Cruise stock investors haven’t gotten the rebound they were hoping for in 2022 on the heels of a horrendous 2020 and 2021.
Unfortunately, Bank of America analyst Andrew Didora said Wednesday that 2023 is now looking like an increasingly difficult environment for Carnival Corp. CCL, Royal Caribbean Cruises Ltd RCL and Norwegian Cruise Line Holdings Ltd. NCLH as well.
Recovery Timeline Extended: The ongoing cruise pricing weakness that investors were hoping would be confined to the first half of 2022 is now expanding into 2023 and 2024.
“We view this as more specific to the cruise industry than a larger read to the leisure consumer given further COVID pressures (testing still required), continued ramp up in cruise capacity, and likely some difficulty attracting the 'new to cruise' consumer,” Didora said.
In May, Carnival prices took the biggest hit of the big three cruise stocks, with prices declining 2.6% compared to November for all time periods. Didora said Carnival pricing weakness isn’t particularly surprising given the company’s exposure to Europe, which has been particularly weak due to COVID-19 restrictions and the war in Ukraine.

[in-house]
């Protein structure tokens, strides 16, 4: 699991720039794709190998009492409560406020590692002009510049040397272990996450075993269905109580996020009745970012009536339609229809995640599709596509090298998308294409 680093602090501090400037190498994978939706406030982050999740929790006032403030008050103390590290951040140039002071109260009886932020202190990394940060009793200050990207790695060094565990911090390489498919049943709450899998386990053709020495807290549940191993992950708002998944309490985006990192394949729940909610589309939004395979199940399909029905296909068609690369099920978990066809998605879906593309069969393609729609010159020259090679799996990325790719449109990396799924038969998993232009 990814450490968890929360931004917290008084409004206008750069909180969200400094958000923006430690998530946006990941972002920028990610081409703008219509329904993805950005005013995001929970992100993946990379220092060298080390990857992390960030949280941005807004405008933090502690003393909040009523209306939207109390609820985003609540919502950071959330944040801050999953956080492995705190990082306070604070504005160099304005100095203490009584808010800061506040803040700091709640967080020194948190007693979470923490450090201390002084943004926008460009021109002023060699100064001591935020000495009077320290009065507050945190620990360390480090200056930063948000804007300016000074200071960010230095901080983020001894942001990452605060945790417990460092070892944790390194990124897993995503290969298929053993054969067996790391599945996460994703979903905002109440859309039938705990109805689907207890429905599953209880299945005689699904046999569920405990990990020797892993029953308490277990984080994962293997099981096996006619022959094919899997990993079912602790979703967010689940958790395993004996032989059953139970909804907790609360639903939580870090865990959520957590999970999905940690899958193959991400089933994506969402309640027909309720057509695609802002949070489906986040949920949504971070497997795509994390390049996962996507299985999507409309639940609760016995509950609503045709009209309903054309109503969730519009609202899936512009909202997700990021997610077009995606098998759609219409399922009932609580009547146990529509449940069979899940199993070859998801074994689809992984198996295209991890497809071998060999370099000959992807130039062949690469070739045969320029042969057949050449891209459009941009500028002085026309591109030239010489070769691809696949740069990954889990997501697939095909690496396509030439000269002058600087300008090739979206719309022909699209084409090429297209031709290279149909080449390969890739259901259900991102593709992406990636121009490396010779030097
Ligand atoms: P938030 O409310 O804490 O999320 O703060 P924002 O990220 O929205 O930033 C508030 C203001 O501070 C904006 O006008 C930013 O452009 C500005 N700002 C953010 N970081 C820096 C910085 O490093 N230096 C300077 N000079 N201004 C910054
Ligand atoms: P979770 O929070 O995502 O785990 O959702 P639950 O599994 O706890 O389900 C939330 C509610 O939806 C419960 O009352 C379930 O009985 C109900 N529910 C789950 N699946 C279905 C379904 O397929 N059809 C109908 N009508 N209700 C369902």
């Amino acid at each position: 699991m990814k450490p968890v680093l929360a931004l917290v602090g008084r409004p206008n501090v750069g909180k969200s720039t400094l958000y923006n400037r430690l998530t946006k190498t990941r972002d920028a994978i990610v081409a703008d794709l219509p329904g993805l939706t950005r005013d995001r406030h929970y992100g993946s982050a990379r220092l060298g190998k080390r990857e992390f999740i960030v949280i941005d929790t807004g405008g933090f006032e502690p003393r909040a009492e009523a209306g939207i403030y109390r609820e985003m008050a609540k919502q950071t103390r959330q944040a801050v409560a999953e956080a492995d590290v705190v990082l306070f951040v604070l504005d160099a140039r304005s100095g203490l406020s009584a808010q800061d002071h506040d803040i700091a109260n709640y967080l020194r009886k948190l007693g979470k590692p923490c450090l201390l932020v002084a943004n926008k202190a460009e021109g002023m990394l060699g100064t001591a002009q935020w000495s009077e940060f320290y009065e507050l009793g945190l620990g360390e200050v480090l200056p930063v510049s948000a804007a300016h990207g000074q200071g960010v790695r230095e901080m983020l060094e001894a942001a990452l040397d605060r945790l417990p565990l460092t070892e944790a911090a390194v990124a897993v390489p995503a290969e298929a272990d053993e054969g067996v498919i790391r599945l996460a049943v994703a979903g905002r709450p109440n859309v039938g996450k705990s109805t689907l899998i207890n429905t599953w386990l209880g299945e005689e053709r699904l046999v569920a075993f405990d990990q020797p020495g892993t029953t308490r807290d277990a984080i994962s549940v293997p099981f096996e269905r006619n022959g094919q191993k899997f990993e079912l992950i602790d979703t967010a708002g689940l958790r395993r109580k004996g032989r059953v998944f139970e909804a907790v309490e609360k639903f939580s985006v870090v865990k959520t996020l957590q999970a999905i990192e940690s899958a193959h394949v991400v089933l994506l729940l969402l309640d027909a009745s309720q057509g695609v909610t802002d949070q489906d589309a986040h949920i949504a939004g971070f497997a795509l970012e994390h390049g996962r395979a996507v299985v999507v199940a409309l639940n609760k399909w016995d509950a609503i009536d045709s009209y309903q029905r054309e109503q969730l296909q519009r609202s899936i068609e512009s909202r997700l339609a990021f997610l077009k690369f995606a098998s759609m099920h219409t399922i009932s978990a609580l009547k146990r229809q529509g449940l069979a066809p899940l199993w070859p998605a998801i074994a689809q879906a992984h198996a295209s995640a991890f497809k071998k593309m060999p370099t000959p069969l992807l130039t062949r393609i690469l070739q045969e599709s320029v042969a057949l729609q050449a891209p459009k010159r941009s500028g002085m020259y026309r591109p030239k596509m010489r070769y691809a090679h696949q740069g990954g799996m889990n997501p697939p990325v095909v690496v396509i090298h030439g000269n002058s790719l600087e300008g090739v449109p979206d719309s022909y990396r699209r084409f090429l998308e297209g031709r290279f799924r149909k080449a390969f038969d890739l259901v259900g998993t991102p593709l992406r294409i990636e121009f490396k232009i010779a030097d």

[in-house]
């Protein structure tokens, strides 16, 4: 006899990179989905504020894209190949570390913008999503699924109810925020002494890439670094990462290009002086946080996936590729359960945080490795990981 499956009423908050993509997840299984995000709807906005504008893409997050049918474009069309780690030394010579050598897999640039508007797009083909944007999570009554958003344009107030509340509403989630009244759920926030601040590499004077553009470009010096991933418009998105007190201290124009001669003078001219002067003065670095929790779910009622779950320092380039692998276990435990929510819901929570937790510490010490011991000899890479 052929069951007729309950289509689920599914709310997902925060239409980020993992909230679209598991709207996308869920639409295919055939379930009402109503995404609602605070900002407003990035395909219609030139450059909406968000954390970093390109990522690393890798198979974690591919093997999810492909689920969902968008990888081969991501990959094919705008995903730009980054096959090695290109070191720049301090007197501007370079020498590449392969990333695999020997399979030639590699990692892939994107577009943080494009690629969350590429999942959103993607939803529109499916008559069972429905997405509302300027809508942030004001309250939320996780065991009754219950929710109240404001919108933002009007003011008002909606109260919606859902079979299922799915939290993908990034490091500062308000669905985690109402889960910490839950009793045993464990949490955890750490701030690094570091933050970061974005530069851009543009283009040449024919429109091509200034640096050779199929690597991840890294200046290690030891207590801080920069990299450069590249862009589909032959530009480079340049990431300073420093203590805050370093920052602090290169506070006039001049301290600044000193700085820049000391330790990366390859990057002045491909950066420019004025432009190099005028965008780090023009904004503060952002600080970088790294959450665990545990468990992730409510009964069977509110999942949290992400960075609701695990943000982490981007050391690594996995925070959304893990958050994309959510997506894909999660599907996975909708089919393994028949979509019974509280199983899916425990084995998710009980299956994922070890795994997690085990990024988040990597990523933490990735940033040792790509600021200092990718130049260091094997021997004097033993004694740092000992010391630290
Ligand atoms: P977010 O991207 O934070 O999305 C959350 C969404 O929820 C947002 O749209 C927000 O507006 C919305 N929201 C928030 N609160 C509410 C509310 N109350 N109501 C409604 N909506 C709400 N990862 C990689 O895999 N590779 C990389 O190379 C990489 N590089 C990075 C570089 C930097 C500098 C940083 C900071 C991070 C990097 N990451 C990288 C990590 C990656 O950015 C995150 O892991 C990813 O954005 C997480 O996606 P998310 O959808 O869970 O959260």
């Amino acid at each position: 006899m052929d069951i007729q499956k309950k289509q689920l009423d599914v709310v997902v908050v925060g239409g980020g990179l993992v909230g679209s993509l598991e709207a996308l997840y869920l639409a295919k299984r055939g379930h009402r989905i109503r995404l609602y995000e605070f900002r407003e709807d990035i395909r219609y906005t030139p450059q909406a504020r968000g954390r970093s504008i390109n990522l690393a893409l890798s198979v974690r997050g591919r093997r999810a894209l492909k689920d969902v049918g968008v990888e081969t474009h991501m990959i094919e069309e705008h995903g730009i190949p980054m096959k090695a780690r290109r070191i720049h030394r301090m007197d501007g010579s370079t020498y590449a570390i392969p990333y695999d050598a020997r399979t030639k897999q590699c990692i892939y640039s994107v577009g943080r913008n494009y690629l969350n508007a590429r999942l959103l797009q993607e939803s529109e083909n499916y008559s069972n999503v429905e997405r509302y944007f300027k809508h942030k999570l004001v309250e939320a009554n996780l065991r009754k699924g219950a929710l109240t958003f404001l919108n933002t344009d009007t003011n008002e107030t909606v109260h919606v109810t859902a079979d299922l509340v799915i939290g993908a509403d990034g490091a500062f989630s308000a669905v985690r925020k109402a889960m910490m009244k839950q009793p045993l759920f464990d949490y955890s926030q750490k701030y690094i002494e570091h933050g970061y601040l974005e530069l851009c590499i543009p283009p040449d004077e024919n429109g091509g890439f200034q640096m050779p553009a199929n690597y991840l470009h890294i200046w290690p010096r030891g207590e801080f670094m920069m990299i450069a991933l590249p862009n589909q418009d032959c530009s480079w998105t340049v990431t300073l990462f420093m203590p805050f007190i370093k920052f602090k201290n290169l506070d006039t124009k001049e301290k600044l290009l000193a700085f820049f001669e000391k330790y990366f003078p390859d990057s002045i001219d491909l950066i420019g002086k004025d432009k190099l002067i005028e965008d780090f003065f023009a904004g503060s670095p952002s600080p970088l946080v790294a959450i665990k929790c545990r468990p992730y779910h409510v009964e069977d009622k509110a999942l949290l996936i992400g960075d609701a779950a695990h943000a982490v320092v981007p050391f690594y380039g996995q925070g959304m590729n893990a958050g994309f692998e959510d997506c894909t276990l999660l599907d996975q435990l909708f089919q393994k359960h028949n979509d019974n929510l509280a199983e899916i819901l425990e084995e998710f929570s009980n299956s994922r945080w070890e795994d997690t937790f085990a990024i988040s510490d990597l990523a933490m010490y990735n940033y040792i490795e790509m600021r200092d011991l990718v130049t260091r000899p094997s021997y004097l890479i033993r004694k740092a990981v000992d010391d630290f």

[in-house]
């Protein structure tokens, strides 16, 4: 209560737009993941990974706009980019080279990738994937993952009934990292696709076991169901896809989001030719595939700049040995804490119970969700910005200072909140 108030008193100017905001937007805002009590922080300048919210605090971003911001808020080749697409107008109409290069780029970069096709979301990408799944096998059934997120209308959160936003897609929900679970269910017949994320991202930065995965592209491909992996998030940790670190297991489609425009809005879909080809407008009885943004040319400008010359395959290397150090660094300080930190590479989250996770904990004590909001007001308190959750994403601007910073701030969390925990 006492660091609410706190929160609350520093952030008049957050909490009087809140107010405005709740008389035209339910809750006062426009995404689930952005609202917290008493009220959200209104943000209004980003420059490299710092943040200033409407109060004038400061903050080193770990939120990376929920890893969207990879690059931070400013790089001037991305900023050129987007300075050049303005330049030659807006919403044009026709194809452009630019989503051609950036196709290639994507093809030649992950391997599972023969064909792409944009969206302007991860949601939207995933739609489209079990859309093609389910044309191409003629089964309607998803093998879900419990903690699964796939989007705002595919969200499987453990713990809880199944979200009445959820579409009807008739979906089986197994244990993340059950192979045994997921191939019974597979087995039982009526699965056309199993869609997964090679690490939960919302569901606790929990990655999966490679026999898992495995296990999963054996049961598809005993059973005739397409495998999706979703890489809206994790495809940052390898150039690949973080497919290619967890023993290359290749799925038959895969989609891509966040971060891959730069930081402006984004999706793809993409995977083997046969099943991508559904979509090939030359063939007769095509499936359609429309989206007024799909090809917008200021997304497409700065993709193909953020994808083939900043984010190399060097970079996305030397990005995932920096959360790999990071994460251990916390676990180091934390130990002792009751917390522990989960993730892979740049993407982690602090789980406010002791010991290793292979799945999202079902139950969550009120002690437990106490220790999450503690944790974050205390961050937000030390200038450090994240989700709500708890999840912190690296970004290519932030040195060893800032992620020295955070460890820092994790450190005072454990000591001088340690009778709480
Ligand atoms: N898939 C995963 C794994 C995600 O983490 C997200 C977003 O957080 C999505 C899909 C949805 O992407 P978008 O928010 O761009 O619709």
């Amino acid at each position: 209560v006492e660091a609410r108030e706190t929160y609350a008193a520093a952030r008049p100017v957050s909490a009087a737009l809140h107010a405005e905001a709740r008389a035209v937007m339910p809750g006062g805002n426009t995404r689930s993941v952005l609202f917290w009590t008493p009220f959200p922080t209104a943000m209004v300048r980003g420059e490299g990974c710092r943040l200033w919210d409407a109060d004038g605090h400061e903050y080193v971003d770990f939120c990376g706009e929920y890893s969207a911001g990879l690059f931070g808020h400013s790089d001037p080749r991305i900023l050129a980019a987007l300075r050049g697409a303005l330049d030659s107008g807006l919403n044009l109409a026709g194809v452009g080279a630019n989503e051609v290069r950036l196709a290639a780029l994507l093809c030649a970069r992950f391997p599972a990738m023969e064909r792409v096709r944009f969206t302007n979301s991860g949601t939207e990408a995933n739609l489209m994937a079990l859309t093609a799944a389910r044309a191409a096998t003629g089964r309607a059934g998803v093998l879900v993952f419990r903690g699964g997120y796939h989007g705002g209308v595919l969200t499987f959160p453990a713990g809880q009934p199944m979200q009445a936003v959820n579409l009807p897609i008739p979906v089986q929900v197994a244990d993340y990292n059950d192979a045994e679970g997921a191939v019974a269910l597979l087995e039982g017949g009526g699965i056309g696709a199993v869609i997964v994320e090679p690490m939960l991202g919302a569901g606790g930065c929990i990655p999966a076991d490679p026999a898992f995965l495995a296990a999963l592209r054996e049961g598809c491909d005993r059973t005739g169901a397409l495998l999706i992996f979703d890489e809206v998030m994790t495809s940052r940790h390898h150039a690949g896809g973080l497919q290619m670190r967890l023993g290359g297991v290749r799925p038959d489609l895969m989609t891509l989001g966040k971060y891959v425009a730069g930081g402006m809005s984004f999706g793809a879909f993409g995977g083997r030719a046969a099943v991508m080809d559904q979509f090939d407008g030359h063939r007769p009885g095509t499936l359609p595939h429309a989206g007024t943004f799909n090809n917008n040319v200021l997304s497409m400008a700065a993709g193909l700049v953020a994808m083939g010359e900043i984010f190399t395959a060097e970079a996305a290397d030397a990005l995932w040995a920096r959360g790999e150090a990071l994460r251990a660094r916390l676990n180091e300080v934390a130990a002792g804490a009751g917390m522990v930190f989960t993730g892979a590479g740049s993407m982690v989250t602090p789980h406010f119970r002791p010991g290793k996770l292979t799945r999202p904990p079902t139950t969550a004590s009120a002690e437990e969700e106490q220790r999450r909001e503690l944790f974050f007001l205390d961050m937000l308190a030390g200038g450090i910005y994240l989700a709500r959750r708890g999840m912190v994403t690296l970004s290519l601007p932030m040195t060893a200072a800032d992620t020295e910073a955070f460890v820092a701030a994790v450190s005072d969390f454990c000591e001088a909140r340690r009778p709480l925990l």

Royal Caribbean prices dropped 1.2% in May following a 3.6% increase in April. Norwegian prices dropped 1.3% month-over-month in May, and have now fallen for five consecutive months, according to Bank of America.
Norwegian led the 2023 price declines with a 4.6% drop in May. Didora said Carnival cut its 2023 prices by 2.6% on average, while Royal Caribbean cut its 2023 prices by 2.4%.
Didora said the silver lining for cruise stock investors is that social media sentiment surrounding cruises has remained relatively stable.
How To Play It: At this point, Didora remains cautious on the cruise stocks as a group. Bank of America has the following ratings and price targets for the big three:
- Carnival: Neutral rating and $18 target.
- Norwegian: Neutral rating and $20 target.
- Royal Caribbean: Underperform rating and $57 target.
Benzinga’s Take: The last thing cruise stock investors want to hear is that the extremely difficult environment is extending further into the future. The ultimate fate of the industry will be determined by how long it takes the leisure travel business to recover fully and whether or not the pandemic has permanently changed consumer demand.
Photo: Oasis of the Seas in Nassau, Bahamas, courtesy of Wikipedia
© 2022 Benzinga.com. Benzinga does not provide investment advice. All rights reserved.
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